Urban gardening lessons for Dutch children
April 21, 2006
On an island in Amsterdam’s Westerpark, a horizontal grid of 1m2 garden plots are being prepared for the children. The sign says that around 500 children will receive weekly education about nature and the environment on these plots. Although this garden grid offers an extreme image of mini-allotments filled with one carrot, one lettuce, one rhubarb, one sunflower, one fennel, one this and one that, I cannot say that I think this is a negative idea in terms of education. In fact, gardening in this way has the potential to teach children about density and clustering. It’s like an MVRDV-isation of grammar school education. By this I am referring to educarion informed by architects MVRDV’s notions of density and as explored in their publications FARMAX (floor area ratio) and KM3, (cubic kilometer) Excursions on Capacities from Actar Publishers. Next step, vertical gardening for urban children!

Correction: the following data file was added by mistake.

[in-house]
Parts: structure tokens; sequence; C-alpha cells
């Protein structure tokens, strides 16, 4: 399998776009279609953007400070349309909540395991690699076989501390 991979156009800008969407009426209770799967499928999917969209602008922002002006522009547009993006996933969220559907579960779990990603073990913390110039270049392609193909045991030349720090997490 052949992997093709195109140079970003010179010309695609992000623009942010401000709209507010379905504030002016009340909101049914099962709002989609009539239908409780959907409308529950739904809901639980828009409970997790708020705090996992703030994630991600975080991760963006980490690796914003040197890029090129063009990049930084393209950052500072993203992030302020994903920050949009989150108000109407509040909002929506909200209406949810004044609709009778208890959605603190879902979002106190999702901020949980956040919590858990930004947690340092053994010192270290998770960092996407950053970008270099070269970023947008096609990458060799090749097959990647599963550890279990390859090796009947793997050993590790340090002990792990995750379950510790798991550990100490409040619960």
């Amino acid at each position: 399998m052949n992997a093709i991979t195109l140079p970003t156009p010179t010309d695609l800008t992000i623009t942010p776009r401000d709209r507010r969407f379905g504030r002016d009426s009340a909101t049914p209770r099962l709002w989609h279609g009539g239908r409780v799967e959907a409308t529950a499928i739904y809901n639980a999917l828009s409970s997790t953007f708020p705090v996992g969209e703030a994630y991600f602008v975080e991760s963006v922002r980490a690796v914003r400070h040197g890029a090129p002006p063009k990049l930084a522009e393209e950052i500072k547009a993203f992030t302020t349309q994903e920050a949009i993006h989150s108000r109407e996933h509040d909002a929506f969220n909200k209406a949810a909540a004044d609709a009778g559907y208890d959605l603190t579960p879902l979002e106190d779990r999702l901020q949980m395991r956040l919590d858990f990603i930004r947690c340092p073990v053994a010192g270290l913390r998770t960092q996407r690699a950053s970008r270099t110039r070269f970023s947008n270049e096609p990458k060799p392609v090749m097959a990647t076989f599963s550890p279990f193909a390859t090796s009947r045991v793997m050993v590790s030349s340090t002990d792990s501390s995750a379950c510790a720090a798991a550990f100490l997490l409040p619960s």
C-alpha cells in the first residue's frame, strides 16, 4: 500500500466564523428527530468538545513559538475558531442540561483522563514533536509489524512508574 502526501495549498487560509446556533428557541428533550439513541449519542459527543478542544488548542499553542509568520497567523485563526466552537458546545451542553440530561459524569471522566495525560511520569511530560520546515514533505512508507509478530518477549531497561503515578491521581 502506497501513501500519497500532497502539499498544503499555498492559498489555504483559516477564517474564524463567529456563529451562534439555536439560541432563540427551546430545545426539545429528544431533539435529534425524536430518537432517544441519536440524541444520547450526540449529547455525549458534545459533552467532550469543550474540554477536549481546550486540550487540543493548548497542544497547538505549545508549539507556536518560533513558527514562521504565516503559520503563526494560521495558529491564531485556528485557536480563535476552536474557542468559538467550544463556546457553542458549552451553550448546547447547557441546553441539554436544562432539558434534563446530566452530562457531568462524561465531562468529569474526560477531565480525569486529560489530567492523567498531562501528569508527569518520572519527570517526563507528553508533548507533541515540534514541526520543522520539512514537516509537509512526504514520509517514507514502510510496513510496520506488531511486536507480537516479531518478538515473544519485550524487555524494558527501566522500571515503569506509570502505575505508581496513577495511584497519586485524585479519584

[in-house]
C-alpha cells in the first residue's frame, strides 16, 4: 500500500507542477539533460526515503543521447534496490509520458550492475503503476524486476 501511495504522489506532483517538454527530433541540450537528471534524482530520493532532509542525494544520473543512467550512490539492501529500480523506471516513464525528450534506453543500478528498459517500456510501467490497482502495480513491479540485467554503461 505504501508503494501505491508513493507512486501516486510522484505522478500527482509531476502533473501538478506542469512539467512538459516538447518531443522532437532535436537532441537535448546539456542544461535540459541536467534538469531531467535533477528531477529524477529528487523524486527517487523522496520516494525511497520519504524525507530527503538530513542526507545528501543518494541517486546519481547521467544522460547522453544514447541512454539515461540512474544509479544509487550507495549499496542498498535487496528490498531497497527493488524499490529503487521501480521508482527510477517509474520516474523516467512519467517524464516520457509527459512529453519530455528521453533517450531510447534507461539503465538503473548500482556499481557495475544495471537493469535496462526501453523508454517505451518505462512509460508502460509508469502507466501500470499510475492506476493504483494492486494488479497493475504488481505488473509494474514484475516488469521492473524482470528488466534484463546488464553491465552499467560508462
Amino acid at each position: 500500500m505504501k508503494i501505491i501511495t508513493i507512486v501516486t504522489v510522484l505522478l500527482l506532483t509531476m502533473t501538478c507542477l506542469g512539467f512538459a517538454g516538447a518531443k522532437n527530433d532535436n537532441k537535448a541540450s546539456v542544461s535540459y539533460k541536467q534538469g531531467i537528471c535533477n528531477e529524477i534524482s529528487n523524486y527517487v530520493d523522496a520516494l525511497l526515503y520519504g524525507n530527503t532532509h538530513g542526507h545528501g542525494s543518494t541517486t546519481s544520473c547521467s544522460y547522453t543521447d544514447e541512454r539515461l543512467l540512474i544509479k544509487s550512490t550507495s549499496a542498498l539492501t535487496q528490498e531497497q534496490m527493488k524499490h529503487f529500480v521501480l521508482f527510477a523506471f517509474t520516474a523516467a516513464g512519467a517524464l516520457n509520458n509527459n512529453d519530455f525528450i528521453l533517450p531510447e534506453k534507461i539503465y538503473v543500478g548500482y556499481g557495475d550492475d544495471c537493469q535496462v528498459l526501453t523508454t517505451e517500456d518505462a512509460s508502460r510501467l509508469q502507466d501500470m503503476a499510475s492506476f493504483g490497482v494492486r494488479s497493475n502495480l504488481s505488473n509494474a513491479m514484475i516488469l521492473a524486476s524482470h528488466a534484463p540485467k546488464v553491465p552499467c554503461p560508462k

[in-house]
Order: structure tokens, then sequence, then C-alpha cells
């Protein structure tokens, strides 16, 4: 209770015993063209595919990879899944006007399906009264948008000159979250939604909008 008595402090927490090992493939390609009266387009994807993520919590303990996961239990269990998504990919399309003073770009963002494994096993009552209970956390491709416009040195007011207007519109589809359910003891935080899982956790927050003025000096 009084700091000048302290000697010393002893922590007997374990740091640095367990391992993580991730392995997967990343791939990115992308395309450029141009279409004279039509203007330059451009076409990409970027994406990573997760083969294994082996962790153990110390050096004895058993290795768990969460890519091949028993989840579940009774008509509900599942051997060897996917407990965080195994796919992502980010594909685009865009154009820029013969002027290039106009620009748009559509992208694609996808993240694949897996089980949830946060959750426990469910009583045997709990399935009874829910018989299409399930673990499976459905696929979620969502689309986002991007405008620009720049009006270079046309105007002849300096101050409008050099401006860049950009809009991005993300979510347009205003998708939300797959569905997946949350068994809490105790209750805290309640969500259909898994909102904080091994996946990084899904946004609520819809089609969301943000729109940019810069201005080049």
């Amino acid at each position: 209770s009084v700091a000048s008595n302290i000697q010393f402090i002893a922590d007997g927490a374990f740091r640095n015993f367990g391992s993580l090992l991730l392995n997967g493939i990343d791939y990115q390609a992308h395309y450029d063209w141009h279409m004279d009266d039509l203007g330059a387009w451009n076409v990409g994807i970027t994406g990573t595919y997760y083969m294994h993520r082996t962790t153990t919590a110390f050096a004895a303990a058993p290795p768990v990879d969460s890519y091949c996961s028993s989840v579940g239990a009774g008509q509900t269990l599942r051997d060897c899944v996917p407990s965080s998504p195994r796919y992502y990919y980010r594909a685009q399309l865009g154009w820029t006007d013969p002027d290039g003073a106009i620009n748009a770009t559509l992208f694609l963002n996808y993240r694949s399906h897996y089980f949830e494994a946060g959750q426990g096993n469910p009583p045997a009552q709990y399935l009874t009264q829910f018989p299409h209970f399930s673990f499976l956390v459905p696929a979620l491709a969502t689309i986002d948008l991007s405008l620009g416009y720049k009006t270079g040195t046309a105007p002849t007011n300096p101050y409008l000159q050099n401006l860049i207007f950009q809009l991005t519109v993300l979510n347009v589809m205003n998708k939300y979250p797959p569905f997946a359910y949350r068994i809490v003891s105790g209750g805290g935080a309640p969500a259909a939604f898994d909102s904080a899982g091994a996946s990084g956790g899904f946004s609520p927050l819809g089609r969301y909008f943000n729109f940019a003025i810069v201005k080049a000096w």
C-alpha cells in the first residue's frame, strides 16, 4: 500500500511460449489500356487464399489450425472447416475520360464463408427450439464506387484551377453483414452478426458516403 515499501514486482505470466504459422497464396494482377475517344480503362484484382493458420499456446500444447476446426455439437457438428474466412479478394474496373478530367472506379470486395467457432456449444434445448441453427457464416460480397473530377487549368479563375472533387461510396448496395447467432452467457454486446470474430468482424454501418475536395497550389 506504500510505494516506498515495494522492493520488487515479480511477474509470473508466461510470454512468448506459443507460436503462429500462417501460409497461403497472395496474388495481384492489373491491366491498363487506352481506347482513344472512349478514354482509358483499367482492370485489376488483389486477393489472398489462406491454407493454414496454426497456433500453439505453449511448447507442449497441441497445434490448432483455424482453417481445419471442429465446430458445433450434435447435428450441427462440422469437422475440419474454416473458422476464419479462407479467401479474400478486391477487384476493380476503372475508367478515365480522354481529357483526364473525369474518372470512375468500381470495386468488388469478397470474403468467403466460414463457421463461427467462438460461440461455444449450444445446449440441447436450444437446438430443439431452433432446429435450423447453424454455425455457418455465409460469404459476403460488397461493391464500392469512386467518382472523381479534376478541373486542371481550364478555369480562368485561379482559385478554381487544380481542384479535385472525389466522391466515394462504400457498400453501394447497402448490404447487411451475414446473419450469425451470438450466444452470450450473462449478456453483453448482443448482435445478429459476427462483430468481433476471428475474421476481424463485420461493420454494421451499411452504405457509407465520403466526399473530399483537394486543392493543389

(The image has been enhanced to increase readability of the sign.)